Seaspan Ferries Corporation (Seaspan) has become the first Canadian marine company to pilot the use of Renewable Natural Gas (RNG) to reduce greenhouse gas emissions produced by its roll-on, roll-off, LNG-fuelled marine fleet. Seaspan expects that data from the pilot will confirm that, by using RNG, greenhouse gas emissions can be reduced by upwards of 85% versus traditional diesel fuel.
As part of Seaspan’s continued efforts to reduce vessel emissions and explore alternative fuels, the company has worked closely with FortisBC Energy Inc. (FortisBC) to secure a source of certified carbon neutral RNG.
When bacteria breaks down organic waste from sources such as landfill sites, agricultural waste and wastewater from treatment facilities, it produces a biogas mostly made of methane. FortisBC captures and purifies this biogas to create RNG, a certified carbon neutral energy source, preventing the release of methane into the environment. As RNG mixes seamlessly into the existing natural gas infrastructure, it displaces equivalent volumes of conventional natural gas and lowers greenhouse gas emissions overall. Like conventional natural gas, RNG can be used as a transportation fuel in the form of compressed natural gas or LNG. Renewable Natural Gas has been approved by BC’s Ministry of Energy, Mines and Low Carbon Innovation for inclusion within the province’s Low Carbon Fuel Standard for transportation.
Increasing the use of renewable gases such as RNG is an important part of meeting the targets of the Province’s CleanBC plan and is a cornerstone of FortisBC’s 30BY30 target to reduce its customers’ greenhouse gas emissions by 30% by 2030. FortisBC believes applying carbon-neutral energy to proven technology like LNG powered marine engines provides a viable way for forward thinking marine shipping companies like Seaspan to reduce greenhouse gas emissions and strengthens B.C.’s potential credentials as a desirable LNG marine fuelling hub.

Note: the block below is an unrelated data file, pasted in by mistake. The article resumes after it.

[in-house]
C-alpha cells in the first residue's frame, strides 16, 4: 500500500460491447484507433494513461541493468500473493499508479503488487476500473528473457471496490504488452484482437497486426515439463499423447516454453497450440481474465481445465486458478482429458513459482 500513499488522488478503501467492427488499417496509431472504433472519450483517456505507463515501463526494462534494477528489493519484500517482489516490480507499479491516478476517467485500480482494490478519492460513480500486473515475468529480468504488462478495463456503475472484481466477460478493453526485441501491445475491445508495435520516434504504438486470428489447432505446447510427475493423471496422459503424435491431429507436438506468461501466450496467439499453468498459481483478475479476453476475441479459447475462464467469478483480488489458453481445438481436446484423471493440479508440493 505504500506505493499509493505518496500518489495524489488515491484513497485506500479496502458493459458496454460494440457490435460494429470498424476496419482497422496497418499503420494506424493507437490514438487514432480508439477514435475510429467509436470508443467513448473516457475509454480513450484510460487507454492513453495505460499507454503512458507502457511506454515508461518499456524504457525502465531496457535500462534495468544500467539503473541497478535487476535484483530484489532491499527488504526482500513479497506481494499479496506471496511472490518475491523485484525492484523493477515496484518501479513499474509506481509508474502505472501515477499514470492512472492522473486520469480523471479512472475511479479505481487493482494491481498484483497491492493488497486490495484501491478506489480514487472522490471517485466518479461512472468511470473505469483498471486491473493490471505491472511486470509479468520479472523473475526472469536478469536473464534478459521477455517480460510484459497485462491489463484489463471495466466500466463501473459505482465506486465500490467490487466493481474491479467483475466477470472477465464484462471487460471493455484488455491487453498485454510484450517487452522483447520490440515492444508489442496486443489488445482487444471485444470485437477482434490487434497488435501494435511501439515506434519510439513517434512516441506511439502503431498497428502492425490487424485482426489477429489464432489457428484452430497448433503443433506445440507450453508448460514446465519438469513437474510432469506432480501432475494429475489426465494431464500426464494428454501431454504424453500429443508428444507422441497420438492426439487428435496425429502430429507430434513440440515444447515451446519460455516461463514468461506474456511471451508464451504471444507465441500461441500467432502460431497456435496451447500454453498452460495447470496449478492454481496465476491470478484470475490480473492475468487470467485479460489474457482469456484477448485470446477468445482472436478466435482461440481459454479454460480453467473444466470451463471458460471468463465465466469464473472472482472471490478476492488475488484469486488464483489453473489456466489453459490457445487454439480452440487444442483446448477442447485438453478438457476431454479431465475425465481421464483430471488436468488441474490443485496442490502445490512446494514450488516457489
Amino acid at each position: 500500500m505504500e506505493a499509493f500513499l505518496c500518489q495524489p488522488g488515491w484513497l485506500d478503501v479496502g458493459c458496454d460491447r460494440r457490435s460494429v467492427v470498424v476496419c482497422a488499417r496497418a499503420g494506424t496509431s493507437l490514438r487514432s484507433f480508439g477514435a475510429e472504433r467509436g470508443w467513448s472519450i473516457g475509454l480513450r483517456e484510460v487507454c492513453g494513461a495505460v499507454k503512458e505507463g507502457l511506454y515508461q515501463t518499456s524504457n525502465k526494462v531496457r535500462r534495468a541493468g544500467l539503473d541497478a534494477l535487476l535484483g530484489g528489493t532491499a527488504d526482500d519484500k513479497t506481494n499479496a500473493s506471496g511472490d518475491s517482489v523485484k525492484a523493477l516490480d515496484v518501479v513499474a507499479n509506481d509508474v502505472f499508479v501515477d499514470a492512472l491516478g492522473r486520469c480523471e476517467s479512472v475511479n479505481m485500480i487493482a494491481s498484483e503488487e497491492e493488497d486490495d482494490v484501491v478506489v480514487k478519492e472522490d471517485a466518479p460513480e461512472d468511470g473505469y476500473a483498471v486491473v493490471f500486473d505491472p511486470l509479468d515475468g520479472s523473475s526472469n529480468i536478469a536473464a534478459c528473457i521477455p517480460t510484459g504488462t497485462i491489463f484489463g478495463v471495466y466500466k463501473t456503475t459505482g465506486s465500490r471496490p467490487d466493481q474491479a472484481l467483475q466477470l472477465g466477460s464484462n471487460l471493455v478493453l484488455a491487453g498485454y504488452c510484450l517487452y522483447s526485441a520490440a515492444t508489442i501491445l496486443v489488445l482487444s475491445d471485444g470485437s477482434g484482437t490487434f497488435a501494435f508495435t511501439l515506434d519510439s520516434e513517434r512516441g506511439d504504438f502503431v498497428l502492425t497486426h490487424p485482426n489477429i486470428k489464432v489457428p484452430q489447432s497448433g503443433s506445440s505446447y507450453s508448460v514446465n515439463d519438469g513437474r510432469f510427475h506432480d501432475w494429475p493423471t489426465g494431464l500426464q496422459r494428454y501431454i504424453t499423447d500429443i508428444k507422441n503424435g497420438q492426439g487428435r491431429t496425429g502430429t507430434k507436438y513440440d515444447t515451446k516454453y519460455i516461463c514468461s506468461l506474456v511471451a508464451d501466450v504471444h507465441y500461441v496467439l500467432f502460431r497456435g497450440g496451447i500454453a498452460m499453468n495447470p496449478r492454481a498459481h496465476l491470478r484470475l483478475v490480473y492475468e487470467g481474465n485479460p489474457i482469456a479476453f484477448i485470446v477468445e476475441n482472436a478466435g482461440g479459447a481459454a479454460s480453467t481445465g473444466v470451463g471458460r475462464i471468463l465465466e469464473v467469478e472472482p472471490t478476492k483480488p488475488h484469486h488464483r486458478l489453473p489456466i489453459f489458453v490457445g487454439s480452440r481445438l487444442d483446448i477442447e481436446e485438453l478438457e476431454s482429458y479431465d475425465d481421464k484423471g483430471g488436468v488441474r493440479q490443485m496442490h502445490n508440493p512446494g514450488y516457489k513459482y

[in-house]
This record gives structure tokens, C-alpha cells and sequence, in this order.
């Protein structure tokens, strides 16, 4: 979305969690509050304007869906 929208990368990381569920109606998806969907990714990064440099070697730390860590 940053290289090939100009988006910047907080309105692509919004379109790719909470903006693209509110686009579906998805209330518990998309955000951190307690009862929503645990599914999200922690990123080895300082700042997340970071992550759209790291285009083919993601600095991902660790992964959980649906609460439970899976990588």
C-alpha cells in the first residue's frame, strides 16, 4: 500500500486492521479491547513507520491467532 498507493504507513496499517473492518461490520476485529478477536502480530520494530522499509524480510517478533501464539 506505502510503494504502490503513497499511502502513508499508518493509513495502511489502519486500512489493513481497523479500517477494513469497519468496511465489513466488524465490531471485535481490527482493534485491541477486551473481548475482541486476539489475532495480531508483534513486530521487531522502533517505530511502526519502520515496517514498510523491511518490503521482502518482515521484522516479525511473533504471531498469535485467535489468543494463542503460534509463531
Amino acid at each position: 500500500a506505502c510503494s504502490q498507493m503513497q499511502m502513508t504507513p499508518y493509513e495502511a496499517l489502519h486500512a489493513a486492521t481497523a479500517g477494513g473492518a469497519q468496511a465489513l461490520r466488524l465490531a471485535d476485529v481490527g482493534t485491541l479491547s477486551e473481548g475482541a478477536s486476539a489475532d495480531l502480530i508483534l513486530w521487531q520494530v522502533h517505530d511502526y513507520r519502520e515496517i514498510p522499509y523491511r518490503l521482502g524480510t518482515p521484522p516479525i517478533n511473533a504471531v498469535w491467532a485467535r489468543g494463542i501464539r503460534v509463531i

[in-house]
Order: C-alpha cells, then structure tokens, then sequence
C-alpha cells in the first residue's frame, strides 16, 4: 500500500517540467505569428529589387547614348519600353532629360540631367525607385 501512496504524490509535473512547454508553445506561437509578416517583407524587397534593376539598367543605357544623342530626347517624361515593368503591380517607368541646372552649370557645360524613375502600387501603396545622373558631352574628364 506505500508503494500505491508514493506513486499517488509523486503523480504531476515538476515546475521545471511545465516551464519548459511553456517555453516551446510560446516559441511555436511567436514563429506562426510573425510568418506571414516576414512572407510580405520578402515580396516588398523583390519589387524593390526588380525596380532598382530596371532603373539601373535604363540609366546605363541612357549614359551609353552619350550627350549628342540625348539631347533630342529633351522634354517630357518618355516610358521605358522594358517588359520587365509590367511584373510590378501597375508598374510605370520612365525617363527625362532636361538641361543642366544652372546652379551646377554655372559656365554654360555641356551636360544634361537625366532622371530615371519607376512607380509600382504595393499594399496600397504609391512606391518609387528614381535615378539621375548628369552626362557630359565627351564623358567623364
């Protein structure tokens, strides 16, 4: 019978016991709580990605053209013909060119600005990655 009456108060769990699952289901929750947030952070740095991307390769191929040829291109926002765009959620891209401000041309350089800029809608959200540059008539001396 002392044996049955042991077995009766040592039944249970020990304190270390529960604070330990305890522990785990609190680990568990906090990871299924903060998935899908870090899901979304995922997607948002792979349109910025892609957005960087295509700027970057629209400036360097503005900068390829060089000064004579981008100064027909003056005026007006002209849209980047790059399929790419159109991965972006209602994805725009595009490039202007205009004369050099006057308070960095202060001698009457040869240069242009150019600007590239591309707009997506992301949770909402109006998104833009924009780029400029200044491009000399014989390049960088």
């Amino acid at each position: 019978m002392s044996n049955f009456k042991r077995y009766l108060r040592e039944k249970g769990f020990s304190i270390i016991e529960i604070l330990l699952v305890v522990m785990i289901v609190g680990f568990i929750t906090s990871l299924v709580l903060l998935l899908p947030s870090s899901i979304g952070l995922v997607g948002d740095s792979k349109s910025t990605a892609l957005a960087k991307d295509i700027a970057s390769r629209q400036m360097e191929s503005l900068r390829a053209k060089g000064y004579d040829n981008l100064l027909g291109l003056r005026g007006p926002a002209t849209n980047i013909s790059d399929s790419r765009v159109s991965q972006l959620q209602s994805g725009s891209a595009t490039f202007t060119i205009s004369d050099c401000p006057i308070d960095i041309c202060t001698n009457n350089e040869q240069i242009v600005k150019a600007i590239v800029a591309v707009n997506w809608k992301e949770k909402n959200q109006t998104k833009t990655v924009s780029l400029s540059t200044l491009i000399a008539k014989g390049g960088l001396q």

“Renewable Natural Gas, when used in our fleet in conjunction with traditional natural gas, will allow us to move towards our emissions reduction goals and make a real impact on our carbon footprint,” said Harly Penner, director of fleet engineering and vessel development at Seaspan. “It also allows us to leverage the growing production of RNG in our region. We look forward to continuing to work on growing our sustainability efforts in the near future.”
FortisBC’s RNG program re-opened to new subscribers on October 15 this year as the company has been successful in dramatically increasing supply over the last year. By the end of 2021, FortisBC expects it will have tripled its RNG supply from 2020 and is poised to potentially triple it again by the end of 2022 if expected projects proceed on pace.
“We know that our future is a renewable one – so when Seaspan approached us about being a part of an RNG pilot for marine LNG vessels, we were tremendously excited,” said Mike Leclair, vice-president, major projects and LNG at FortisBC. “Using Renewable Natural Gas for marine LNG has the potential to be an emissions game changer for the sector and is yet another example of how renewable gas development is transforming our natural gas infrastructure into a delivery system for carbon neutral energy, supporting B.C’s climate action goals.”